I went to Panera yesterday morning to pick up some pastries for a company meeting. As usual, the cashier asked if I had a reward card, and asked if I’d like to get a reward card. I said, “no” to both. However, I might just change my mind after my experience!
The cashier gave me the reward card discount anyway, which took about 8% off my order total. When I saw that total ring up, I almost asked for the paperwork for the reward card right then. However, I was in a hurry, so I decided to just wait until next time. This is a great strategy for getting people to sign up for the card. The restaurant is not losing any money by giving me the reward discount, as they budgeted for this “loss” when they started the loyalty program. It makes me feel good about my relationship with the company, allows me to try out the discount, and gives me the satisfaction of savings. My only thought was that the cashier should’ve told me he was giving me the discount anyway, just as a courtesy. I happened to notice, but not all customers would. This is a great sales opportunity, so calling attention to the benefits of the loyalty program might have tipped the scales.
While waiting for my breakfast sandwich, two other customers used their reward cards. Both of them were eligible for a free coffee that morning! Wait, I can get free coffee if I get a reward card? You didn’t tell me THAT! These customers were giving reviews without even knowing it. Seeing other customers utilize the loyalty program was helpful in showing me the ease and the benefits. They were able to give their phone number to pull up their rewards account, and the cashier helpfully told them their freebie-eligibility. I like that they make it easy… you don’t even have to keep up with a coupon or points! Again, had I not been in a hurry, I would have picked up the paperwork.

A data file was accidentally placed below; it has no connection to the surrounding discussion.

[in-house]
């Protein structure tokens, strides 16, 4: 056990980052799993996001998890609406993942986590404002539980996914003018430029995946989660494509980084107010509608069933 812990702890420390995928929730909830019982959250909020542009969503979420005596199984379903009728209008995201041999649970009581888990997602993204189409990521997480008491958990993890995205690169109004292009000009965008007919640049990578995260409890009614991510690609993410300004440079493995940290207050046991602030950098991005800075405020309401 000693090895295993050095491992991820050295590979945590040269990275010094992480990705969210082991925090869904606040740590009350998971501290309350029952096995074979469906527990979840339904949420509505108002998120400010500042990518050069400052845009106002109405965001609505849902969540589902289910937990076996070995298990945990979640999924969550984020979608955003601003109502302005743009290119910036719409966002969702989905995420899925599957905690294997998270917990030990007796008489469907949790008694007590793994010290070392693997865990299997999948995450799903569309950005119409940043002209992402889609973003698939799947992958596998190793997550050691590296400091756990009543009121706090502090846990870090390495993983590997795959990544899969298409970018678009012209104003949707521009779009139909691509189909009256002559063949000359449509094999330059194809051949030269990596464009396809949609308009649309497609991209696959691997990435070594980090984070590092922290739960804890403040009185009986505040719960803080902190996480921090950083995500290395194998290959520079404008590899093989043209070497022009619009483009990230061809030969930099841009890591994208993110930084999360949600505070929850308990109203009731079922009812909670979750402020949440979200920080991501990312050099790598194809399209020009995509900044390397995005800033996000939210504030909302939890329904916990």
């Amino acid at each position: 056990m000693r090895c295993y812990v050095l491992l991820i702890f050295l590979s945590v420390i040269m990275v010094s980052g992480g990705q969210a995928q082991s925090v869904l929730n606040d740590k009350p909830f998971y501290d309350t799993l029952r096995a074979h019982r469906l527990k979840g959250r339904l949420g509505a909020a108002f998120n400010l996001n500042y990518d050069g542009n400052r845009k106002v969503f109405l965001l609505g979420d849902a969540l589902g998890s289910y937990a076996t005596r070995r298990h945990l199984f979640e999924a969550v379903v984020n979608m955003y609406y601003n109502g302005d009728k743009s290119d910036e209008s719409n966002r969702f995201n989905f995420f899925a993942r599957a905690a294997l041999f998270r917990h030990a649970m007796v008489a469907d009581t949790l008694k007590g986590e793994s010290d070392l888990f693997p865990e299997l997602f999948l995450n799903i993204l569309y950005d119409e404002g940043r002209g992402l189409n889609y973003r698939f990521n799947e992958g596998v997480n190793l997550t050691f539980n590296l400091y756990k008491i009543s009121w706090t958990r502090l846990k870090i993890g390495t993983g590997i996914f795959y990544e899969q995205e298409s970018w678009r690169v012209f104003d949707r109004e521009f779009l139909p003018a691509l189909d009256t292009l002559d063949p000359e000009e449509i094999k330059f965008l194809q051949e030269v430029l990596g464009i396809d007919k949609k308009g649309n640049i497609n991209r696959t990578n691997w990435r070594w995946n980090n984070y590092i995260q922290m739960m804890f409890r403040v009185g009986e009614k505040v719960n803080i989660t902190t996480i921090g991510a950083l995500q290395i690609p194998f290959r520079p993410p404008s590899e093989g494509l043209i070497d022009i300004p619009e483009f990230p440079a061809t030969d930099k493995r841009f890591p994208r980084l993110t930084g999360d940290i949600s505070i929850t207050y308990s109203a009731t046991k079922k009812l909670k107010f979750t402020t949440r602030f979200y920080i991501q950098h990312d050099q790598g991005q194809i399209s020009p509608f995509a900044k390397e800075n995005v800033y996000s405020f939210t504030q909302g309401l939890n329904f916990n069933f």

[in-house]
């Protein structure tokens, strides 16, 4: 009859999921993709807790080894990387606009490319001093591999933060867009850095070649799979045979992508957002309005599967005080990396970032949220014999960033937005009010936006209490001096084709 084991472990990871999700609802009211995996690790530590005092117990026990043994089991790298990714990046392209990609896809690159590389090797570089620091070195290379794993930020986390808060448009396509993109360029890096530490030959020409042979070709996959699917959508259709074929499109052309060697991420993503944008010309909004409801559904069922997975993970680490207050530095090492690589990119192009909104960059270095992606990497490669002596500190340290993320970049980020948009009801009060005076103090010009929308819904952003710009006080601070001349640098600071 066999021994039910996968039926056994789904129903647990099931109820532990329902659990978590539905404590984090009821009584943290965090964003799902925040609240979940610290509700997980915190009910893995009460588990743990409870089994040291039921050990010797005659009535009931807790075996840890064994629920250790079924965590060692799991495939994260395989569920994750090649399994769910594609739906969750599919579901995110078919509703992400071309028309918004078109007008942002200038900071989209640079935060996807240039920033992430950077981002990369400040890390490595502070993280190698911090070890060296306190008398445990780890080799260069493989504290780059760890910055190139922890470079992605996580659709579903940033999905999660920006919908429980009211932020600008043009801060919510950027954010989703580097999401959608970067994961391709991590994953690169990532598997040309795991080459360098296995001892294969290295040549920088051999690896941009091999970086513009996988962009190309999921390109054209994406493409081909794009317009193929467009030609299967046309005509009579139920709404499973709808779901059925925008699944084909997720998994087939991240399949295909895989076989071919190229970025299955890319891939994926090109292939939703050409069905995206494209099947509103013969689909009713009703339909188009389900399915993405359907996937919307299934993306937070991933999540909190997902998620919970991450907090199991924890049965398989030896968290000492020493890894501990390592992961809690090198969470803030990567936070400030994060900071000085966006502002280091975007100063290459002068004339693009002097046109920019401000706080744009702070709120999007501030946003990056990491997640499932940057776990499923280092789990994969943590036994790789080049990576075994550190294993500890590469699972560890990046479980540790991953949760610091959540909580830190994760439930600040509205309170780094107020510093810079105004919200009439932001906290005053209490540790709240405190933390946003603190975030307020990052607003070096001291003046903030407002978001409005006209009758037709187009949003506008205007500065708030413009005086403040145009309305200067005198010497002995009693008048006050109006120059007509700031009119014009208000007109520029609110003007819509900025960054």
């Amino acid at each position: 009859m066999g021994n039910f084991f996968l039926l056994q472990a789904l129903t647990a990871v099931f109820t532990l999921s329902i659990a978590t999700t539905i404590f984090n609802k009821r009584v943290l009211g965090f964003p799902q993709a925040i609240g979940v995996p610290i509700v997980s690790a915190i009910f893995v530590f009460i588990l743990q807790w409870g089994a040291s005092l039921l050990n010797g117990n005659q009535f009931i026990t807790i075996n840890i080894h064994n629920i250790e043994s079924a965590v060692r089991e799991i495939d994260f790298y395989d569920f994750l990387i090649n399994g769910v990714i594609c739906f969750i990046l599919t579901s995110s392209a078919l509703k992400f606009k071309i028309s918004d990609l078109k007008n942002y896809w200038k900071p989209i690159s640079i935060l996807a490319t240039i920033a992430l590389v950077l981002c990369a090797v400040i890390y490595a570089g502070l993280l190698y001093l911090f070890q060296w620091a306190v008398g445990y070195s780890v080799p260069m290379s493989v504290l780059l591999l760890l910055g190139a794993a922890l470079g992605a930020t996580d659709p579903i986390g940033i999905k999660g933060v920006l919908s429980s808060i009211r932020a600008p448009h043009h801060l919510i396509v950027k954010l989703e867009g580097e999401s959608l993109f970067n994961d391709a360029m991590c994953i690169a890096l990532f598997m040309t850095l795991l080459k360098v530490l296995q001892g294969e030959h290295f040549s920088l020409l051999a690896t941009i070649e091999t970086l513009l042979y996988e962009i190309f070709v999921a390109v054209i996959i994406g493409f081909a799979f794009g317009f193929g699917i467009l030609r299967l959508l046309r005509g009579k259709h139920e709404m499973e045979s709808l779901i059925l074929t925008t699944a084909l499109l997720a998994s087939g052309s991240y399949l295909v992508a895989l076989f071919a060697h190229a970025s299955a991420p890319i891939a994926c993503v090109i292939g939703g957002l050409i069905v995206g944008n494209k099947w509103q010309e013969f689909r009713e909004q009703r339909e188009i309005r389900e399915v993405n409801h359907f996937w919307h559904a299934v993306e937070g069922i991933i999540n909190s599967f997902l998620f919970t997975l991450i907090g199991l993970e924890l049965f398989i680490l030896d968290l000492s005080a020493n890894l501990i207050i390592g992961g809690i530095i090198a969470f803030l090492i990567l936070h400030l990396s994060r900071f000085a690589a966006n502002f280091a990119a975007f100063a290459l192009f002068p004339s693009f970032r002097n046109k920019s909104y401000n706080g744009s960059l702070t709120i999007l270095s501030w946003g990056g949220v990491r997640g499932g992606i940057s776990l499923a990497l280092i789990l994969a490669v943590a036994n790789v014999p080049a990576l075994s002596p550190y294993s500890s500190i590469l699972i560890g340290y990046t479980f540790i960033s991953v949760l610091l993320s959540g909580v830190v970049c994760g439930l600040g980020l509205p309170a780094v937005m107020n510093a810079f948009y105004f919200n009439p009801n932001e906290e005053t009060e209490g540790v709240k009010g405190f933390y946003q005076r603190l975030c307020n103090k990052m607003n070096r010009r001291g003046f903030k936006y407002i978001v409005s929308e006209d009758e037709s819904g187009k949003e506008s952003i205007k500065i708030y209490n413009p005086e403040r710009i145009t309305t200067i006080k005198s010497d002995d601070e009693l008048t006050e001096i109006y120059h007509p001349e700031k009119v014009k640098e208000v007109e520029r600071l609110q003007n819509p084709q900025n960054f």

Your customers can be your best sales people, and a product sample goes a long way toward making the sale. I’ll be signing up for the Panera reward card next time I visit the restaurant, and I their subtle selling gets all the credit.
2 thoughts on “Subtle Selling”
I’ve had this happen to me a few times at different grocery stores and it always makes me like them a lot more. I get tired of signing up for a million different rewards cards so I usually avoid it unless I know I will be shopping somewhere a lot. I really like that CVS has a courtesy card button on their self-serve screens that you can use without having an account.
Since these reward cards cost money to implement while providing no tangible value to the consumer they actually increase prices. Unless, of course, the emotional high of getting a “sale” is truly worth a few cents per transaction to you.
There are also privacy concerns, but I don’t care too much about that. These people sure do, tho: http://www.nocards.org/overview/index.shtml